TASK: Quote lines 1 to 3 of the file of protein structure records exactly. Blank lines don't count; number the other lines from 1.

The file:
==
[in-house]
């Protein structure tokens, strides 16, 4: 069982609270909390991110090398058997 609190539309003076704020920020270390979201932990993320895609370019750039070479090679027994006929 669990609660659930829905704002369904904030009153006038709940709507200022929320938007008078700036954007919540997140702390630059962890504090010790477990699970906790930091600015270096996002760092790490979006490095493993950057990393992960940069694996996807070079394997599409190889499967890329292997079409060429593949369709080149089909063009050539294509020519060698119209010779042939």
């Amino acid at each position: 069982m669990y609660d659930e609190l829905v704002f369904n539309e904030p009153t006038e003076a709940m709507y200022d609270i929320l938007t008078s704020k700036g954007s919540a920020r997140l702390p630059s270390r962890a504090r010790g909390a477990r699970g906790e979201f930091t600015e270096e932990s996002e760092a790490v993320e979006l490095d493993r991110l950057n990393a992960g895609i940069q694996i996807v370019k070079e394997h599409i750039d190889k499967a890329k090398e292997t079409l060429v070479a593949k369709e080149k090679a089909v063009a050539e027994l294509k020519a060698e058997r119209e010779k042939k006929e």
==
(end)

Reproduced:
[in-house]
């Protein structure tokens, strides 16, 4: 069982609270909390991110090398058997 609190539309003076704020920020270390979201932990993320895609370019750039070479090679027994006929 669990609660659930829905704002369904904030009153006038709940709507200022929320938007008078700036954007919540997140702390630059962890504090010790477990699970906790930091600015270096996002760092790490979006490095493993950057990393992960940069694996996807070079394997599409190889499967890329292997079409060429593949369709080149089909063009050539294509020519060698119209010779042939």
């Amino acid at each position: 069982m669990y609660d659930e609190l829905v704002f369904n539309e904030p009153t006038e003076a709940m709507y200022d609270i929320l938007t008078s704020k700036g954007s919540a920020r997140l702390p630059s270390r962890a504090r010790g909390a477990r699970g906790e979201f930091t600015e270096e932990s996002e760092a790490v993320e979006l490095d493993r991110l950057n990393a992960g895609i940069q694996i996807v370019k070079e394997h599409i750039d190889k499967a890329k090398e292997t079409l060429v070479a593949k369709e080149k090679a089909v063009a050539e027994l294509k020519a060698e058997r119209e010779k042939k006929e």